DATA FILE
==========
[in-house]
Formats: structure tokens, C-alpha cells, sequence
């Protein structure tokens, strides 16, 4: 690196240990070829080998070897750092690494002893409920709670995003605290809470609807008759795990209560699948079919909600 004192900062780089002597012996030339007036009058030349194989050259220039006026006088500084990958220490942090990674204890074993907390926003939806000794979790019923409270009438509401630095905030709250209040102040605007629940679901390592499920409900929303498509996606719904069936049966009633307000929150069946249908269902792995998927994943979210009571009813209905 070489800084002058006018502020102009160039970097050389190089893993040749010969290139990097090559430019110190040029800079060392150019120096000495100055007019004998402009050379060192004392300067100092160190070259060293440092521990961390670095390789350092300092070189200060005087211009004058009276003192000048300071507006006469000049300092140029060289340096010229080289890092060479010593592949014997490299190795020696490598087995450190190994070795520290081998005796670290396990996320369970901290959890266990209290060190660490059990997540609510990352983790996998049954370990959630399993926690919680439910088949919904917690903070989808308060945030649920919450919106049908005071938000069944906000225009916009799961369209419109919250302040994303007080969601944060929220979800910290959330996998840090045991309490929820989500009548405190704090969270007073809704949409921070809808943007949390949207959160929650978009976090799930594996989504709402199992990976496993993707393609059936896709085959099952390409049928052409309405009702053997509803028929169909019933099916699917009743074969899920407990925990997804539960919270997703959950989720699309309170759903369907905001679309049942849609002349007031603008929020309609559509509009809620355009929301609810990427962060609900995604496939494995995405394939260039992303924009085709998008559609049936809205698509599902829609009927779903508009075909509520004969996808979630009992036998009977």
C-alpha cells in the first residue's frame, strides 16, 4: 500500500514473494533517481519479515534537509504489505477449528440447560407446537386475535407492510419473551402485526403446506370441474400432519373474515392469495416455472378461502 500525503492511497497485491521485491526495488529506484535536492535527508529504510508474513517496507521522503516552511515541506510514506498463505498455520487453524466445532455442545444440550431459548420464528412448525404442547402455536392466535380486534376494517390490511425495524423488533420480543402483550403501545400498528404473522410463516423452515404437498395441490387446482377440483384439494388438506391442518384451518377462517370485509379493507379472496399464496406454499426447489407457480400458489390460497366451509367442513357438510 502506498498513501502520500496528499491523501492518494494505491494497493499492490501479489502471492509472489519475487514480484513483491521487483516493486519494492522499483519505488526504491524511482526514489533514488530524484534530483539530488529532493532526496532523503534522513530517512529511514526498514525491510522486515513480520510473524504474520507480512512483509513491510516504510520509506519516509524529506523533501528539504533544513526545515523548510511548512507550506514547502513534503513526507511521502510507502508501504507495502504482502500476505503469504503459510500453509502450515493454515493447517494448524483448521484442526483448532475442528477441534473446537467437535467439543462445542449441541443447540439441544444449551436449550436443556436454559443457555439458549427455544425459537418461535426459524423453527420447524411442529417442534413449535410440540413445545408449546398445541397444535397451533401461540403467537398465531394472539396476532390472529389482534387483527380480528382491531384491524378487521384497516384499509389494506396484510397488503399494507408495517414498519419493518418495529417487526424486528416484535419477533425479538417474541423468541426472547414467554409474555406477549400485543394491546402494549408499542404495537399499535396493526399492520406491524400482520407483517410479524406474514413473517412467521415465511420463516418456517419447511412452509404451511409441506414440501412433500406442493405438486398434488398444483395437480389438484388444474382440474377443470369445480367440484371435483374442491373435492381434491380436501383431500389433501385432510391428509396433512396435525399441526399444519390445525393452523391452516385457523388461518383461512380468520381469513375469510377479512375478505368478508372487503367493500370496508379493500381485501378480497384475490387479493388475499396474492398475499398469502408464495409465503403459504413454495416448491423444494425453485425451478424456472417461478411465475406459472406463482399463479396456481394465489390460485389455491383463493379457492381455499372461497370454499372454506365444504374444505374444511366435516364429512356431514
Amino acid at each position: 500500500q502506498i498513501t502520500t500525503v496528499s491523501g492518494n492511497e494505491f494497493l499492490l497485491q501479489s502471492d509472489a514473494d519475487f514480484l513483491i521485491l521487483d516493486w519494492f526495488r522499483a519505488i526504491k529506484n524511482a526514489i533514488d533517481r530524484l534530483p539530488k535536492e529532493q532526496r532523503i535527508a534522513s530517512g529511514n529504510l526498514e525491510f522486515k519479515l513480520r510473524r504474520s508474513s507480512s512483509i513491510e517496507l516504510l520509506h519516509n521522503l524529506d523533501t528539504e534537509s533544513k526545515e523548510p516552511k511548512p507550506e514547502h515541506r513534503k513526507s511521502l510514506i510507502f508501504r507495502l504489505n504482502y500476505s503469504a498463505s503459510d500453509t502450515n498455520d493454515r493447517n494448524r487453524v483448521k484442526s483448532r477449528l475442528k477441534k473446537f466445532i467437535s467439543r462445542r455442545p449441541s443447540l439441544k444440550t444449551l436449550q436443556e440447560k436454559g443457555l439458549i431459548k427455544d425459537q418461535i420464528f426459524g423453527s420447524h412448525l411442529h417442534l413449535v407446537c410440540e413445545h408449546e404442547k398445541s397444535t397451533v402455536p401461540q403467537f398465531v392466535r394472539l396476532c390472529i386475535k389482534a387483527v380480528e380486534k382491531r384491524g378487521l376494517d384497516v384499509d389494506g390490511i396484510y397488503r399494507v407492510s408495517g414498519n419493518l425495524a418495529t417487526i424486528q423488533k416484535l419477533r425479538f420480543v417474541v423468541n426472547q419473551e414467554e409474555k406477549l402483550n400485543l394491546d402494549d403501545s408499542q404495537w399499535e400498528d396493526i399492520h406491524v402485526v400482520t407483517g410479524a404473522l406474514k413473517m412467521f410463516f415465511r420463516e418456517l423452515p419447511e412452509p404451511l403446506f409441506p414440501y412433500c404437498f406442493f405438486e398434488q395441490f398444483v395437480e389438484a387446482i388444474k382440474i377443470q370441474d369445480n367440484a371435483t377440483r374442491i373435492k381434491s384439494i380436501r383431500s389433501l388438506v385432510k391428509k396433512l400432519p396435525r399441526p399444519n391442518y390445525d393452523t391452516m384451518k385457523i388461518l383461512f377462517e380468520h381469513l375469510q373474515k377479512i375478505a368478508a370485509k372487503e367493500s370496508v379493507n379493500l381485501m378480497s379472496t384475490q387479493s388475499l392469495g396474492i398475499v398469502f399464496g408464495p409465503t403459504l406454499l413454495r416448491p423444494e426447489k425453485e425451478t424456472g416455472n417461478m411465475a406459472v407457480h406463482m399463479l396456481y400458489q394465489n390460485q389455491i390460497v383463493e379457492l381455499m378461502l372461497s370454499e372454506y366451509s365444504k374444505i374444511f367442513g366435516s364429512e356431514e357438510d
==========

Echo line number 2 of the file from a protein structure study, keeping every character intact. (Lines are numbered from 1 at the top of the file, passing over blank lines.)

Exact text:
Formats: structure tokens, C-alpha cells, sequence